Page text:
by Jeremy Wilkers
Make mention of scooter racing and you may well end up with a reaction such as the following: “What? You actually RACE those little things?!” Which is then followed by uncontrolled guffaws and knee slapping of the sort you haven’t seen since Aunt Betty lost her skirt doing a drunken Chicken Dance at your cousin Marjorie’s wedding back in ’86.
Once the laughing is done and the tears are wiped from the eyes, the next reaction is something along the lines of the look a person gives when realization sets in that the crazy man talking right in their face really is quite certifiably crazy.
Don’t think this is some belated April Fools’ joke however. Scooter racing exists and is growing around the country with several different groups organizing events. Probably the most visible group is ASRA (American Scooter Racing Association) based out of California. Here in the Midwest we have the rather new MASS (Mid American Scooter Sport) which is growing fast and hosting more races around the area.
MASS has three classes which riders can race: Stock, Small Frame and Specials. Stock consists of the larger scooters, usually between 152 and 250cc, that have had only limited modifications. Small Frames are those scooters that are, well, smaller – under 136cc. The Specials class contains scooters which have been too heavily modified to fit into the other two classes – usually the frames have been cut down and the whole scooter exists only for racing purposes.
Even though a racer might be in the Stock class, he’d still have to remove the following items to race: license plate and mounting bracket, center and side stands, mirrors, non-flush turn signals, luggage racks, crash bars, and kickstarter. No fuel additives are allowed and they don’t allow nitrous oxide (dang it).
I recently talked with local scooter club member Matt DeVries (email@example.com) about his scooter racing experiences. Here is the interview:
Q: Tell us a bit about MASS.
A: Mid American Scooter Sport got its start in July of 2000 with its first race at Blackhawk Farms in Rockton Illinois. Founded by Joe Kokesh of St. Louis who knew there were scooterists looking for something more than what street riding could provide. California has had a racing league for a long time so why not here? Joe hooked up with CCS (Champion Cup Series) Racing and shared some race dates. We currently race at Gateway in St. Louis, Blackhawk Farms in Rockton IL, and at Circleville in Columbus Ohio. And if you think these are silly old little machines keep in mind that the first place rider in the Specials Class was running a 1.95 mile track in 1:50 minutes, at Blackhawk now that’s on par with the 600cc novice class! Each race is averaging about 15 racers and growing.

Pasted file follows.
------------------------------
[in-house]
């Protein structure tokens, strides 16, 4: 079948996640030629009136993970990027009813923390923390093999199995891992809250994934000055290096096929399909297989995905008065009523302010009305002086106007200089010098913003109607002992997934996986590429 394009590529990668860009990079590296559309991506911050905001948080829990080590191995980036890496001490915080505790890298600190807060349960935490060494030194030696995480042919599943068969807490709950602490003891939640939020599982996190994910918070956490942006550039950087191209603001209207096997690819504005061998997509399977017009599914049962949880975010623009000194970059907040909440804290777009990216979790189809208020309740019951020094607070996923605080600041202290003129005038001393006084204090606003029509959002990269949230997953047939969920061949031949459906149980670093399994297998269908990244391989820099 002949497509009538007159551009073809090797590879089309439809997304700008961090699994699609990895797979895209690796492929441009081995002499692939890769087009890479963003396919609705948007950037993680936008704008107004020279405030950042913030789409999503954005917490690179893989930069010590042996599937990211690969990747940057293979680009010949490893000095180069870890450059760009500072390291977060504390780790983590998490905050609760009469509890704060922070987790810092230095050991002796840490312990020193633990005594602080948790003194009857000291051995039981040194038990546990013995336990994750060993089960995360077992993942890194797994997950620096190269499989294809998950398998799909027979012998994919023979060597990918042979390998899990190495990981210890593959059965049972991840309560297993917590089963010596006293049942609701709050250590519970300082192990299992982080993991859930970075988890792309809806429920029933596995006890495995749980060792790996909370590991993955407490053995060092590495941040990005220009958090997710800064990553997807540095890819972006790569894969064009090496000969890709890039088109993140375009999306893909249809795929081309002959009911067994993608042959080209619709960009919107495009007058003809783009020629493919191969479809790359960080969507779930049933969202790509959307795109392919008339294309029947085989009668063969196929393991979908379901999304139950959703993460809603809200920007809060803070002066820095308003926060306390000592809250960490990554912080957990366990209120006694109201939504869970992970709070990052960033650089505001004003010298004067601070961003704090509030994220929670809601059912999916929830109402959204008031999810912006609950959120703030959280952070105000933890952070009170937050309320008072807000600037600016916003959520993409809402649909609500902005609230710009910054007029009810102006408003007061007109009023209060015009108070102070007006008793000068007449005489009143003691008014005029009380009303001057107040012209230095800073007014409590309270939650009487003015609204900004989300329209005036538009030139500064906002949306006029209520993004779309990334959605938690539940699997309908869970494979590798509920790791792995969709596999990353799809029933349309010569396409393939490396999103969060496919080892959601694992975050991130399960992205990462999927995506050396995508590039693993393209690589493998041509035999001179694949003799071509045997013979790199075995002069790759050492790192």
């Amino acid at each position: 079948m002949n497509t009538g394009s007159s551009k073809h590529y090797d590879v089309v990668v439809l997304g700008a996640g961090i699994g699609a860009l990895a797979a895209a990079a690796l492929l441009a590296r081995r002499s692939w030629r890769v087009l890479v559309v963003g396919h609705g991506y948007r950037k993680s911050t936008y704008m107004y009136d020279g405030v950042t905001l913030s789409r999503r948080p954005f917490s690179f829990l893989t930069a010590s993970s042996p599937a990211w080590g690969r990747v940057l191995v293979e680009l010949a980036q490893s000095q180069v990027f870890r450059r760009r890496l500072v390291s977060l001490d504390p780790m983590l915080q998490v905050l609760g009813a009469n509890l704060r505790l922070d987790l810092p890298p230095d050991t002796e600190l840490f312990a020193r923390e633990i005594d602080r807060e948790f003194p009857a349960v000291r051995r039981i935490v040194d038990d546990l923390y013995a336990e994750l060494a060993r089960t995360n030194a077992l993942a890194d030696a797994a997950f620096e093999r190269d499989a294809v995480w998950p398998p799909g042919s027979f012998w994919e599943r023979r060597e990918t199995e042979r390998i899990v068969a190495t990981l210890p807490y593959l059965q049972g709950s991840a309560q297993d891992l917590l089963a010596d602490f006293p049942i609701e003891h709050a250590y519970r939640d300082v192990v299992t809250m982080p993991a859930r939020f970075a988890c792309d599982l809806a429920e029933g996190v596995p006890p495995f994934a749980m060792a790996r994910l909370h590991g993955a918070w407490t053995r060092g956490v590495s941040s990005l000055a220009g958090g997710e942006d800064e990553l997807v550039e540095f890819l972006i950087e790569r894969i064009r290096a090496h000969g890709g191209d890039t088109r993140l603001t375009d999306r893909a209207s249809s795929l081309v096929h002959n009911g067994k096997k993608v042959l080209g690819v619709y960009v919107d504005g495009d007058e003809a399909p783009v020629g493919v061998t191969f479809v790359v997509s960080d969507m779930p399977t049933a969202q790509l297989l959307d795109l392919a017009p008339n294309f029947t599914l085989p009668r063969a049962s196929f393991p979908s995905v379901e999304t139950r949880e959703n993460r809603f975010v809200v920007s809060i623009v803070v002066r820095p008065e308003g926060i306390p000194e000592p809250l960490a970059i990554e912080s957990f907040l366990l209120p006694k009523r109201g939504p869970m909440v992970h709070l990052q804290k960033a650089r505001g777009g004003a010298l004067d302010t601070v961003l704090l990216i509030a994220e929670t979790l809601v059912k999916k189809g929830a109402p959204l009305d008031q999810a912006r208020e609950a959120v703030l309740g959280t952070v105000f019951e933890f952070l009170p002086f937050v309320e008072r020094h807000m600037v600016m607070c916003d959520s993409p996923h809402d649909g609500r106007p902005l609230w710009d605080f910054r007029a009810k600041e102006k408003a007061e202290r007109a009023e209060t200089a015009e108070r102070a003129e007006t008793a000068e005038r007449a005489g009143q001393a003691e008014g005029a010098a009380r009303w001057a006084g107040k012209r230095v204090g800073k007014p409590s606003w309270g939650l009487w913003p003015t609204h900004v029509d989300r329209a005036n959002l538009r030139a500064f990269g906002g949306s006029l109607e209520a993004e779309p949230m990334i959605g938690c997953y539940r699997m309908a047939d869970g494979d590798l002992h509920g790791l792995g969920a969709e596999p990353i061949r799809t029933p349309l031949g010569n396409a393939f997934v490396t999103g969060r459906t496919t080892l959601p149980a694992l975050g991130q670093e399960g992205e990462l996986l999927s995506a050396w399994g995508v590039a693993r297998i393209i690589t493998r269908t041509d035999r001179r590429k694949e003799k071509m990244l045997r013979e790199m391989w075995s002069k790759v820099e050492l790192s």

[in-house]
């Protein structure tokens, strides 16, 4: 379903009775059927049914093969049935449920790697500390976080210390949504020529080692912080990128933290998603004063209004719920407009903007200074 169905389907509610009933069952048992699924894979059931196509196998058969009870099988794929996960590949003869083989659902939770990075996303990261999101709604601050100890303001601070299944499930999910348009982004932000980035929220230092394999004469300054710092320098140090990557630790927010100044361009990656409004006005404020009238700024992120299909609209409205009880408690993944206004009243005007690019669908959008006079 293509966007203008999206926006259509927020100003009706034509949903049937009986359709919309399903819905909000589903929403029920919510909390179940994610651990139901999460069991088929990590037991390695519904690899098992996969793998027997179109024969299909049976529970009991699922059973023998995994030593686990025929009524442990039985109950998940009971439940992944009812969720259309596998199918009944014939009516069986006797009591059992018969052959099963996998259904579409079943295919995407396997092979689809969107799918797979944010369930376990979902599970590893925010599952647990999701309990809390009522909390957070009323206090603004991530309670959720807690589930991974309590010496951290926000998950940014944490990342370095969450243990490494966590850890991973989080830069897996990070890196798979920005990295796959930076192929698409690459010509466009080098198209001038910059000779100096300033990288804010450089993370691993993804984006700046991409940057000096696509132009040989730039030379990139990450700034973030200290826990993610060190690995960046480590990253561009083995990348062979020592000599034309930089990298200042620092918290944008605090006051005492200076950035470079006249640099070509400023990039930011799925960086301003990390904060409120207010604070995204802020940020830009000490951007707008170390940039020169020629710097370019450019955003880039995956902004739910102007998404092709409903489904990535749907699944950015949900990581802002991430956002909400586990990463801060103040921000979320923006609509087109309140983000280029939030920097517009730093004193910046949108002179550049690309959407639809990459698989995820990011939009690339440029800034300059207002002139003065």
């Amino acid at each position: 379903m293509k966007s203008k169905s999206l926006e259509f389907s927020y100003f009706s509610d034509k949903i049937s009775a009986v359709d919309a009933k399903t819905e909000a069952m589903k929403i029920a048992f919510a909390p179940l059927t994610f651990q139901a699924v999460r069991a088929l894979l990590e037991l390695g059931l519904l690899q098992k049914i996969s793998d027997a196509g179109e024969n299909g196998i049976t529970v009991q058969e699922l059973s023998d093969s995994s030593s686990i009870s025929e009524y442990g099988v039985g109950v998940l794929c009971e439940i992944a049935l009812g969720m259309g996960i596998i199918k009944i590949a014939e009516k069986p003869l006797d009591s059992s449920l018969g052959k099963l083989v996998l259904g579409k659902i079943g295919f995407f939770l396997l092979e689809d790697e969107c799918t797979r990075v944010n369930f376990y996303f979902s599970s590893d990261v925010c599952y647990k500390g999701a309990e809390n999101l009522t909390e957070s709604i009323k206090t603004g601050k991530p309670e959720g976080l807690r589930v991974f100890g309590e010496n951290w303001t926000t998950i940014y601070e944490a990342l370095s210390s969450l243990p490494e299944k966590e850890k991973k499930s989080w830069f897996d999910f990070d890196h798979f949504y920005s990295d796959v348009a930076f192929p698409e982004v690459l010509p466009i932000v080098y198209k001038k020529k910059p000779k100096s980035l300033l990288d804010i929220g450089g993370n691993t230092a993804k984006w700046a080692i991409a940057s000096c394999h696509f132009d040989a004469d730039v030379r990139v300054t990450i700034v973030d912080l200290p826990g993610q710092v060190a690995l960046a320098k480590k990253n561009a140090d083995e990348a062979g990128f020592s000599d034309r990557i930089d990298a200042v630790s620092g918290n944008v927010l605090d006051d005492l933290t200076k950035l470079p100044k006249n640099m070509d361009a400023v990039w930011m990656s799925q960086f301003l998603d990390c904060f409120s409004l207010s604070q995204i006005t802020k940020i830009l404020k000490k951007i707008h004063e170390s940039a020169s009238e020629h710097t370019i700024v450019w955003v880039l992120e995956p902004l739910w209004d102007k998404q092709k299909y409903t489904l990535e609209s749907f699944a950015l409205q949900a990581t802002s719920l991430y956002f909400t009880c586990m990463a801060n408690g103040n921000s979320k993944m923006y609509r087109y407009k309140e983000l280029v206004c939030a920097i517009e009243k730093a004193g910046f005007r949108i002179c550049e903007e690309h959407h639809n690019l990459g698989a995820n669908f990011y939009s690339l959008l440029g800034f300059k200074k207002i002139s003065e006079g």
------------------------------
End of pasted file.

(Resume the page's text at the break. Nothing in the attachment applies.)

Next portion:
Q: How long have you been racing?
A: This is my first season, and the first complete season for MASS. Last year was the debut of MASS but they only ran a half-season.
Q: Why did you get into racing?
A: It looked like fun, and I needed something else to throw money at.
Q: What basics are needed for racing?
A: You must have full leathers, gloves, boots, and a SNELL-approved full-face helmet. Your scooter needs some safety preparation — safety wiring, some nuts, ny-loc, some others, nothing too difficult. Oh, and a well running scooter is probably the most important thing.
Q: What is the minimum cost of the above items?
A: Leathers are probably the most expensive item, used from $200+ to new $400 and up. All the rest is fairly cheap, just takes time.
Q: Do you have a special racing scooter or a stock bike?
A: I run stock. My daily rider is my stock racer too. This is the cheapest way to get into racing, no need to spend thousands to make your scoot go fast. There is a Specials Class with some amazing bikes — cut down/custom made frames, water-cooled engines, you name it. Speeds of 80-90+, not bad for a 25-year-old 200cc 2-stroke motor.
Q: What is the most exciting part of racing?
A: Getting ready for the flag to drop, with everyone revving their engines. And making sure you don’t drop the clutch too fast and do a wheelie out of the gate, not that I would know or anything…
Q: What is the least exciting part of racing?
A: Waiting around for the next round.
Q: How do you convince people that you do actually race scooters?
A: Actual photographic evidence!
Q: Are there big cash prizes and fame?
A: Umm no, you get a nice shiny trophy if you finish in the top 3 of your class.
Q: Do the chicks dig it?
A: Men in leathers — how could they not?
Q: Does your wife dig it?
A: Yes she does. She may be out there next season. There is already one husband and wife race team.
TOY RUN 2001
Help us help the kids! Some scooter clubs do their toy run around Christmas but here in Minnesota that isn’t a feasible option. Why not spring? Bring your scooter and $25.00 down to the Bryant Lake Bowl in Uptown on May 19th at 10:00 AM. We’ll have breakfast, ride to Target to purchase toys and gifts, and then take a scenic ride to the Children’s Hospital in beautiful downtown Saint Paul. Participants receive a tee-shirt (compliments of Tee Squared Screenprinting and Design) and a specially made leg shield banner for your scooter. The real reward, of course, is that you will make a child very happy! Contact Chris Payne at 612-676-0488 for more info or email him at firstname.lastname@example.org
Until next time: Ride safe – Ride often.
The Twin Cities’ Vintage Scooter Club, The Regulars, meets on the first and third Sundays of each month at Pizza Luce in Uptown Minneapolis (32nd and Lyndale Ave) at 2:00 pm for socializing and riding — as long as weather permits. Join us! The website is located at http://www.minnescoota.com or send me a message – email@example.com or firstname.lastname@example.org